A lot of cryptographic protocols have been proposed for semi-honest model. In general, they are much more efficient than those proposed for the malicious model. In this paper, we propose a method that allows to detect the parties that have violated the protocol rules after the computation has ended, thus making the protocol secure against covert attacks. This approach can be useful in the settings where for any party it is fatal to be accused in violating protocol rules. In this way, up to the verification, all the computation can be performed in semi-honest model, which makes it very efficient in practice. The verification is statistical zero-knowledge, and it is based on linear probabilistically checkable proofs (PCP) for verifiable computation. Each malicious party is detected with probability (1 - e) for a negligible e that is defined by the failure of the corresponding linear PCP. The initial protocol has to be executed only once, and the verification requires in total 5 additional rounds in the end. If some parties act dishonestly, in the worst case they may force the protocol to substitute each round with 2 rounds, due to the transmission functionality that prevents the protocol from stopping. The verification also ensures that all the parties have sampled all the randomness from an appropriate distribution. Its efficiency does not depend on whether the inputs of the parties have been shared, or each party uses its own private input.

### From Input-Private to Universally Composable Secure Multiparty Computation

Pille Pullonen

Cybernetica AS, Estonia

Secure multiparty computation systems are commonly built form a small set of primitive components. If the initial blocks are composable then we can infer the security properties of the composed system from the properties of the initial components. The standard notions of universally composable security can be overly restrictive in secure multiparty computation context and can lead to protocols with sub-optimal efficiency as additional steps are required to make the functionality secure. As a countermeasure, we introduce a notion of privacy that is satisfied by simpler protocols and is preserved by composition. We also fix a passive security model and show how to convert a black-box private protocol into a black-box universally composable protocol in the passive model. Therefore, we obtain a possibility to compose secure protocols out of efficient private protocols and a secure universally composable finishing step.

### Specifying Sharemind's Arithmetic Black Box

Jaak Randmets

Cybernetica AS, Estonia

In this talk, we discuss the design choices and initial experiences with a domain-specific language and its optimizing compiler for specifying protocols for secure computation. We give the rationale of the design, describe the translation steps, the location of the compiler in the whole Sharemind protocol stack, and the results we have obtained with the system.

### Online Suffix Array Construction

Dmitrii Urbanovich

Udmurt State University, Fac. of IT and Computer Engineering, Russian Federation

Authors: Dmitry Urbanovich, Pavel Ajtkulov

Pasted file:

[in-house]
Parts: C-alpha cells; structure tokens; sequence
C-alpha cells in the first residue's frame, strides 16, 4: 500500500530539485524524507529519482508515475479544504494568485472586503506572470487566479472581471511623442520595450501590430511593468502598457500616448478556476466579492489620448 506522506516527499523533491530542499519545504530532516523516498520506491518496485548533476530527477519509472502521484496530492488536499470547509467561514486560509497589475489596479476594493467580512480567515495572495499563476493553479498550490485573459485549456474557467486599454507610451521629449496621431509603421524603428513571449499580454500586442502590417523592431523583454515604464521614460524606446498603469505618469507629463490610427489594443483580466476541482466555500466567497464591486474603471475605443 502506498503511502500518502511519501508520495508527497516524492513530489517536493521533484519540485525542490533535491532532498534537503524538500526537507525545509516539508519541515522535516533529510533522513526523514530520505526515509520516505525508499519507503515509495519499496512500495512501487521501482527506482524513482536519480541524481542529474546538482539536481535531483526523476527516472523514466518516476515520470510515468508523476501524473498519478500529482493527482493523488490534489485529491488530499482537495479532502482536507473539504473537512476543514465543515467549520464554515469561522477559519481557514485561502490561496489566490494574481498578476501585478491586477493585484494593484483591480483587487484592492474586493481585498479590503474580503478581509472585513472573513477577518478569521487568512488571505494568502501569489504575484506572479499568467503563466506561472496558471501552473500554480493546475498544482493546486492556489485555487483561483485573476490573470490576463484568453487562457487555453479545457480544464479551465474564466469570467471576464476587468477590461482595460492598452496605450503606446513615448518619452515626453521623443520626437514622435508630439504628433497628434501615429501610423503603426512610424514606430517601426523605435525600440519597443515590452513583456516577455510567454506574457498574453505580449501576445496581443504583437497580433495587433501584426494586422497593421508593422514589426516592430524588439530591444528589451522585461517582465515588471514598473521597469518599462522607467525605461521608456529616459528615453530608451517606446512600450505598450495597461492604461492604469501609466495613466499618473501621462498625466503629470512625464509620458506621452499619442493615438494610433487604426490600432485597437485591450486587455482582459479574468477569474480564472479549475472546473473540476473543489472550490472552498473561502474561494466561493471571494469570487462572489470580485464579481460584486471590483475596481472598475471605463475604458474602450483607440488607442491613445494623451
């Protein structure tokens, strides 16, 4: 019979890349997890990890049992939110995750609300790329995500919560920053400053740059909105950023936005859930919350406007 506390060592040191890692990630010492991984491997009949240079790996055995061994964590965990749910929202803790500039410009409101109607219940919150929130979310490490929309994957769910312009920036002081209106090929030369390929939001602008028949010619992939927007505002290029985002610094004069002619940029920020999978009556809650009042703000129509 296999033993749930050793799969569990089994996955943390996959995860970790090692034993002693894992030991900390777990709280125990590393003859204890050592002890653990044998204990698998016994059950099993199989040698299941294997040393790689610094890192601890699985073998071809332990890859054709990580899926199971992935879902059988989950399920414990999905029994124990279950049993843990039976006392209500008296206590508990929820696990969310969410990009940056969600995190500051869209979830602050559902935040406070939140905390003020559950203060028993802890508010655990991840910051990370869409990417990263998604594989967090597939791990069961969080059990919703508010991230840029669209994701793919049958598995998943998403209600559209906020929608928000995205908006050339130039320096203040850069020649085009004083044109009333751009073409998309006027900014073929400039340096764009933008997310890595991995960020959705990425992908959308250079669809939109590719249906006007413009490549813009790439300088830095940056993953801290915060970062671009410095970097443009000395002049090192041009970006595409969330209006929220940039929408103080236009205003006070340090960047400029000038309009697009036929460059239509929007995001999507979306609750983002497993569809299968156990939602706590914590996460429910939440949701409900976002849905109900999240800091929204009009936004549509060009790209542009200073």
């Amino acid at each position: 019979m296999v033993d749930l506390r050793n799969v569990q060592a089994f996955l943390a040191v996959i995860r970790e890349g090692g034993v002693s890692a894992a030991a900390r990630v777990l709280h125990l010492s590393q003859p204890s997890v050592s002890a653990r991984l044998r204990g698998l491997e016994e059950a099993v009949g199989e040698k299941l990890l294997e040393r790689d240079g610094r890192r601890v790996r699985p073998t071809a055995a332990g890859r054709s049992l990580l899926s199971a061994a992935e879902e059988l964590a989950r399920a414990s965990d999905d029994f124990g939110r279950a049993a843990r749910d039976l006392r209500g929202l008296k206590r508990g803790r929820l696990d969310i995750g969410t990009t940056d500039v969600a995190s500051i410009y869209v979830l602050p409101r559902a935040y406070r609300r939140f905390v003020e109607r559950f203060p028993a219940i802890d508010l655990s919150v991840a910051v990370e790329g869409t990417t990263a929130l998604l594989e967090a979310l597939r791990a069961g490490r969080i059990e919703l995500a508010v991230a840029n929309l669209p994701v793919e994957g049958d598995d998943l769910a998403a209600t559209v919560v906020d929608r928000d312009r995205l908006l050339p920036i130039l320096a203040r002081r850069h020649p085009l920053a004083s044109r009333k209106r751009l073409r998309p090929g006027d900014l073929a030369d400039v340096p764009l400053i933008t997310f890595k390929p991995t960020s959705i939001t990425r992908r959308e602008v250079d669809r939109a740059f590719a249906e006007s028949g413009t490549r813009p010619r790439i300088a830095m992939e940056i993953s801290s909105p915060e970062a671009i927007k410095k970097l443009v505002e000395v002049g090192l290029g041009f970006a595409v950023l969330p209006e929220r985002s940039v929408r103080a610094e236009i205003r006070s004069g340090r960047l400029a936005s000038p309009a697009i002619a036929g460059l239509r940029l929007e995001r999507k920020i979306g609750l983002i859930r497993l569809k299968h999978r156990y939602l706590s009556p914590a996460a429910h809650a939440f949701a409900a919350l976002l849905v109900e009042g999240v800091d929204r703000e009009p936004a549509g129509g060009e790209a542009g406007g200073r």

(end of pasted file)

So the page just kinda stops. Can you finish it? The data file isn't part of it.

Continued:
Suffix array is a data structure that has numerous applications such as building full-text indexes, data compression and sequences analysis. Suffix array sorts all the suffixes of the given string lexicographically, thus allowing to collocate repeating patterns in order to analyze them.

There exist a number of algorithms to efficiently construct suffix array from the ground up, as well as algorithms to efficiently transform suffix array in response to small changes in the string. The latter group of algorithms solves so called Dynamic Suffix Array Problem. We consider a restricted version of this problem which only allows to add new symbols to the end of the string (online construction). We aim to explore the possibility to efficiently construct suffix array in such a setting.

The result is the algorithm with complexity O(n log n), adding each new character with amortized O(log n), which is optimal for choosen underlying dynamic data structure. We also showed that string matching can be done online within O(k + log n) despite the fact we are using dynamic data structure with logarithmic factor slowdown. The algorithm uses essentially the same idea as Ukkonen’s algorithm [1]: it makes use of implicit suffixes, whose materialization is postponed. The underlying data structure is based on balanced binary search tree and is responsible for storing suffix array itself as well as quickly modifying it. It also maintains LCP array — an important tool for lowering time complexity upper bound.

To our best knowledge such an algorithm has not been yet presented. There is an alternative approach [2]: build suffix array for text in reverse order and match in reverse as well. This approach has a drawback that you don’t have actual suffix array of non-reversed text. Also supporting sliding window in such a setting isn’t straightforward if possible at least. There’s also Salson’s dynamic extended suffix array [3] which allows all this, but doesn’t guarantee worst case amortization.

The work is complete with respect to the stated goal.

- E. Ukkonen, E. On-line construction of suffix trees.
*Algorithmica*, v. 14, n. 3, pp. 249-260, 1995. - V. Mäkinen, G. Navarro, K. Sadakane. Advantages of backward searching - efficient secondary memory and distributed implementation of compressed suffix arrays. In
*Proc. of ISAAC 2004*, v. 3341 of*Lect. Notes in Comput. Sci.*, pp. 681-692. Springer, 2004. - M. Salson, T. Lecroq, M. Léonard, L. Mouchard. Dynamic extended suffix arrays. In
*Journal of Discrete Algorithms*, v. 8, n. 2, pp. 241-257, 2010.

Last changed **
November 26, 2014 19:55 EET**
by
local organizers, ewscs14(at)cs.ioc.ee

EWSCS'14 page:
//cs.ioc.ee/ewscs/2014/